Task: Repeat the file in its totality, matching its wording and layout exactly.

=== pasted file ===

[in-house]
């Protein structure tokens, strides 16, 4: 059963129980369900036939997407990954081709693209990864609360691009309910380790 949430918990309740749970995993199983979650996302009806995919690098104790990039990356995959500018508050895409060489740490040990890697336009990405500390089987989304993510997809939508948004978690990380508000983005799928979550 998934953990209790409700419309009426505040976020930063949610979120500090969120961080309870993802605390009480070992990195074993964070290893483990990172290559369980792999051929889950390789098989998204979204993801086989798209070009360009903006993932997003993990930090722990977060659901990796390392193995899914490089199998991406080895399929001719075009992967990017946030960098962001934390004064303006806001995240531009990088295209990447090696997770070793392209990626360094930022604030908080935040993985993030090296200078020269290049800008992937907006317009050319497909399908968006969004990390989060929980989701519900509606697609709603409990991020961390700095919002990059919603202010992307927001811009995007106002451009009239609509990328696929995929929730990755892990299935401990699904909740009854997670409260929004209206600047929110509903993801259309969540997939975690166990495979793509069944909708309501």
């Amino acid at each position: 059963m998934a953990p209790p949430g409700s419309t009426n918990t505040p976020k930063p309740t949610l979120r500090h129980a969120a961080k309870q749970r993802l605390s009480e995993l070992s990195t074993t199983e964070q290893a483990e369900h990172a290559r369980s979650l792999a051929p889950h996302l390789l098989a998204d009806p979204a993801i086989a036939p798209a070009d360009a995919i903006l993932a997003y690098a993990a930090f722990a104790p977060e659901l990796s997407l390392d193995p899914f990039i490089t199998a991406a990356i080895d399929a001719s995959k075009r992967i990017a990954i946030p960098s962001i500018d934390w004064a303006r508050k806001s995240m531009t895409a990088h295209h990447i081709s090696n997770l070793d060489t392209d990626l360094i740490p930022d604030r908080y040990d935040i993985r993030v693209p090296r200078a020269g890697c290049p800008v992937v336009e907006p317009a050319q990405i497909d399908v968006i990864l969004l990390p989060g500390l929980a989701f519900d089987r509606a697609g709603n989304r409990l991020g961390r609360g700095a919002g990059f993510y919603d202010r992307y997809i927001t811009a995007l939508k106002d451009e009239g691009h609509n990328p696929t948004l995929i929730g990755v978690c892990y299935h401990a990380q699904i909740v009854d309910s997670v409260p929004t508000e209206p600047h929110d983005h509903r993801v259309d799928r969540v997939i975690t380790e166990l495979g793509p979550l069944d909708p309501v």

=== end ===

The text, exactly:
[in-house]
């Protein structure tokens, strides 16, 4: 059963129980369900036939997407990954081709693209990864609360691009309910380790 949430918990309740749970995993199983979650996302009806995919690098104790990039990356995959500018508050895409060489740490040990890697336009990405500390089987989304993510997809939508948004978690990380508000983005799928979550 998934953990209790409700419309009426505040976020930063949610979120500090969120961080309870993802605390009480070992990195074993964070290893483990990172290559369980792999051929889950390789098989998204979204993801086989798209070009360009903006993932997003993990930090722990977060659901990796390392193995899914490089199998991406080895399929001719075009992967990017946030960098962001934390004064303006806001995240531009990088295209990447090696997770070793392209990626360094930022604030908080935040993985993030090296200078020269290049800008992937907006317009050319497909399908968006969004990390989060929980989701519900509606697609709603409990991020961390700095919002990059919603202010992307927001811009995007106002451009009239609509990328696929995929929730990755892990299935401990699904909740009854997670409260929004209206600047929110509903993801259309969540997939975690166990495979793509069944909708309501």
């Amino acid at each position: 059963m998934a953990p209790p949430g409700s419309t009426n918990t505040p976020k930063p309740t949610l979120r500090h129980a969120a961080k309870q749970r993802l605390s009480e995993l070992s990195t074993t199983e964070q290893a483990e369900h990172a290559r369980s979650l792999a051929p889950h996302l390789l098989a998204d009806p979204a993801i086989a036939p798209a070009d360009a995919i903006l993932a997003y690098a993990a930090f722990a104790p977060e659901l990796s997407l390392d193995p899914f990039i490089t199998a991406a990356i080895d399929a001719s995959k075009r992967i990017a990954i946030p960098s962001i500018d934390w004064a303006r508050k806001s995240m531009t895409a990088h295209h990447i081709s090696n997770l070793d060489t392209d990626l360094i740490p930022d604030r908080y040990d935040i993985r993030v693209p090296r200078a020269g890697c290049p800008v992937v336009e907006p317009a050319q990405i497909d399908v968006i990864l969004l990390p989060g500390l929980a989701f519900d089987r509606a697609g709603n989304r409990l991020g961390r609360g700095a919002g990059f993510y919603d202010r992307y997809i927001t811009a995007l939508k106002d451009e009239g691009h609509n990328p696929t948004l995929i929730g990755v978690c892990y299935h401990a990380q699904i909740v009854d309910s997670v409260p929004t508000e209206p600047h929110d983005h509903r993801v259309d799928r969540v997939i975690t380790e166990l495979g793509p979550l069944d909708p309501v």